The brutal decline in the Hauraki Gulf’s marine health over the last few decades galvanised an Auckland woman to take a role in reversing the trend.
My first encounter with the Hauraki Gulf was as child. I grew up in Hamilton, a long way from sea, but when I was young my father and grandfather built a simple bach at Maraetai – complete with long-drop and a rusty-coloured rain water supply from the corrugated iron tank. I remember getting up before dawn, rowing out in our old dinghy and throwing out a net to catch fish for breakfast.
When I was a teenager, my father decided to take up boating and we spent many holidays sailing around Gulf, right out to Great Barrier Island and down to Whangamata. One of the advantages of a trimaran is that you’re very low to the water; I remember sunfish lazily swimming past and lots of sharks. I spent hours snorkelling reefs; there were so many fish and lots of seaweed. Those experiences have stayed with me all my life.
Time moved on and I left home. I trained initially as a lawyer, and for some years specialised in resource management and large urban development work. I then headed overseas, following my husband who had taken on a job in South Africa.
What brought me be back to the Gulf was having a child of my own. I really wanted to show Tanya what had helped make my childhood so special. So about 15 years ago, we packed up and came home.
By this time my father was sailing a keeler, so we explored the
old haunts and further afield. When I got underwater again with my mask and snorkel I was horrified. I struggled to show my daughter a fish; the reefs were stripped of kelp, and in places like Great Barrier Island, where there still were kelp beds, the fish were furtive or not there at all.
What had happened? I didn’t expect snapper, crayfish and other large fish to be there in the same numbers because of the heavy fishing pressure – but what about all the little fish no-one was targeting? It was as if the entire system had collapsed.
I wanted answers, so I started on a journey to find out what was going on with the Hauraki Gulf and what we could do to fix it. The Gulf was once an extraordinary place; it was full of enormous schools of fish, flocks of seabirds, pods of dolphins and enormous whales.
One of my favourite quotes was written by American author and game fisherman Zane Grey in 1929, fishing off Great Mercury Island:
Raewyn Peart is the policy director of the Environmental Defence Society.
I feel an aching sadness and a deep sense of loss when I compare this to what we now see out in the Gulf.
In 2013 the opportunity came up to get involved with Sea Change – Tai Timu Tai Pari. To be honest, I was pretty reluctant at the beginning. I’m essentially a writer and researcher; I’d never been involved in a process like this but I was so passionate about the need to do something I decided I had to give it a shot.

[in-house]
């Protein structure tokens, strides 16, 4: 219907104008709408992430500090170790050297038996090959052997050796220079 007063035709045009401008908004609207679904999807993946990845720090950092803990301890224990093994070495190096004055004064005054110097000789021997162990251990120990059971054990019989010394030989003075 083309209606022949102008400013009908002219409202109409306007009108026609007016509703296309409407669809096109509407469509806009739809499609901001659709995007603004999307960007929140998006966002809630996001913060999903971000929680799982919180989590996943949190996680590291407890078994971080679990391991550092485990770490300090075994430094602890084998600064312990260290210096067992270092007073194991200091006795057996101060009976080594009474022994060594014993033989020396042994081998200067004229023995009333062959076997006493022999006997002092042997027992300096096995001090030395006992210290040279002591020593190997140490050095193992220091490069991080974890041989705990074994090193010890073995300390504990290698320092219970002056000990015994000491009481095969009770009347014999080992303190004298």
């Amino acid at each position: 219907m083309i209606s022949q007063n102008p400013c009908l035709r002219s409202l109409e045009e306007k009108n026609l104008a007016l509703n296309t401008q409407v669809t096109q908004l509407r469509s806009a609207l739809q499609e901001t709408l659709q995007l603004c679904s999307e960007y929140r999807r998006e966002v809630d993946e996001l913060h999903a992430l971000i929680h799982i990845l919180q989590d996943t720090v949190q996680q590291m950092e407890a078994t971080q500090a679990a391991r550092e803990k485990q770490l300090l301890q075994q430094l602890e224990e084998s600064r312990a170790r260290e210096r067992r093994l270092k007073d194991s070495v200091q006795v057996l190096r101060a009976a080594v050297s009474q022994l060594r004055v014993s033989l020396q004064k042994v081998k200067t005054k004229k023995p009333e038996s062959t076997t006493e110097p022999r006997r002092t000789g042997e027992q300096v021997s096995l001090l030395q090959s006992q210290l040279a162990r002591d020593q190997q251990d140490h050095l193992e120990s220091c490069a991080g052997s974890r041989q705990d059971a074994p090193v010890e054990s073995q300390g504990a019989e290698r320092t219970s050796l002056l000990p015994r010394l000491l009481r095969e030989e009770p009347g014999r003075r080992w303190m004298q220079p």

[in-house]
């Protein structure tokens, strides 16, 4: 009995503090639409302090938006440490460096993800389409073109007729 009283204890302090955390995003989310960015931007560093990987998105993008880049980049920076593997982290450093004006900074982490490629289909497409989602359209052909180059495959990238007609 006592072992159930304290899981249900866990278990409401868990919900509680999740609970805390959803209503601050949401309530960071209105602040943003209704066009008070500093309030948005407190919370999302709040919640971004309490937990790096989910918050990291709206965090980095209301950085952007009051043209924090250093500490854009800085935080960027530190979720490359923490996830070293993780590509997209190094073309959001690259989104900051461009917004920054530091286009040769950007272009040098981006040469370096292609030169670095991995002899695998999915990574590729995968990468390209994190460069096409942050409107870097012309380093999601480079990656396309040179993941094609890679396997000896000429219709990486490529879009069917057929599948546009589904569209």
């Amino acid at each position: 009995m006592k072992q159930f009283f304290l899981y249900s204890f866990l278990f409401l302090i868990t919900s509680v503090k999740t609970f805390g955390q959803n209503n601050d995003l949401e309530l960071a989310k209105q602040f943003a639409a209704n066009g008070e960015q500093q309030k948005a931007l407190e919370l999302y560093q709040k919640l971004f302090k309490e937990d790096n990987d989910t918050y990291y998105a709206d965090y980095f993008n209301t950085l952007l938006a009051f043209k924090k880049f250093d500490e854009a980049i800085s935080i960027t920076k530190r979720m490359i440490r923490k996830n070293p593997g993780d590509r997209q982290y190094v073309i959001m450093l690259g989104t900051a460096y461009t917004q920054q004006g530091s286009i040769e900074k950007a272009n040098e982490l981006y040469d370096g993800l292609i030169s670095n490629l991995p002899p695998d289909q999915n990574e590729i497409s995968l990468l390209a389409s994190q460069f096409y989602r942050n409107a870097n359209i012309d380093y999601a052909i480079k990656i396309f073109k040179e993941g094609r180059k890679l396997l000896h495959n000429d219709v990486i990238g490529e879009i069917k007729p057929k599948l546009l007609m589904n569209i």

And it’s been an incredible journey sitting around a table with a diverse group of people trying to reach common ground. At the start I eyed the others very suspiciously, assuming they just wanted to make more money from exploiting the Gulf.
At the beginning, when we tried to work out what we could all agree on, we came up with the vision of the Hauraki Gulf becoming productive and abundant. Everyone wanted to see the Gulf full of life again, although we weren’t all on the same page as to how we should get there.
We all agreed we needed to turn the situation around within a
generation and we always managed to bring ourselves back to this vision when we were tackling difficult issues. The Hauraki Gulf needed to come first.
These people are real community leaders because engaging with this project is not for the faint-hearted. Over the three years we’ve been working on the plan, we’ve developed a strong culture of trust and collaboration that has helped individual members share information they would normally withhold in an adversarial process.
This has helped to ground the plan in real-life experience. The strength of the group is vital as we need to be able to jointly stand behind it and support it when it becomes public.
I’ve focused my efforts on addressing the two main drivers of ecological degradation in the Gulf – high levels of sedimentation and benthic disturbance by fishing equipment. If the plan can effectively address these two issues, we’ll see life coming back. If not, it will always struggle and we will see ongoing decline.
Being on Sea Change’s Stakeholder Working Group (SWG) has been life-changing. I’ve learnt so much from the others around the table. I’ve been introduced to the iwi world view, and its approach to the natural environment which puts people at the heart of issue, with people and the environment being part of an integral whole.
This brings real strength to process. I’ve also gained a much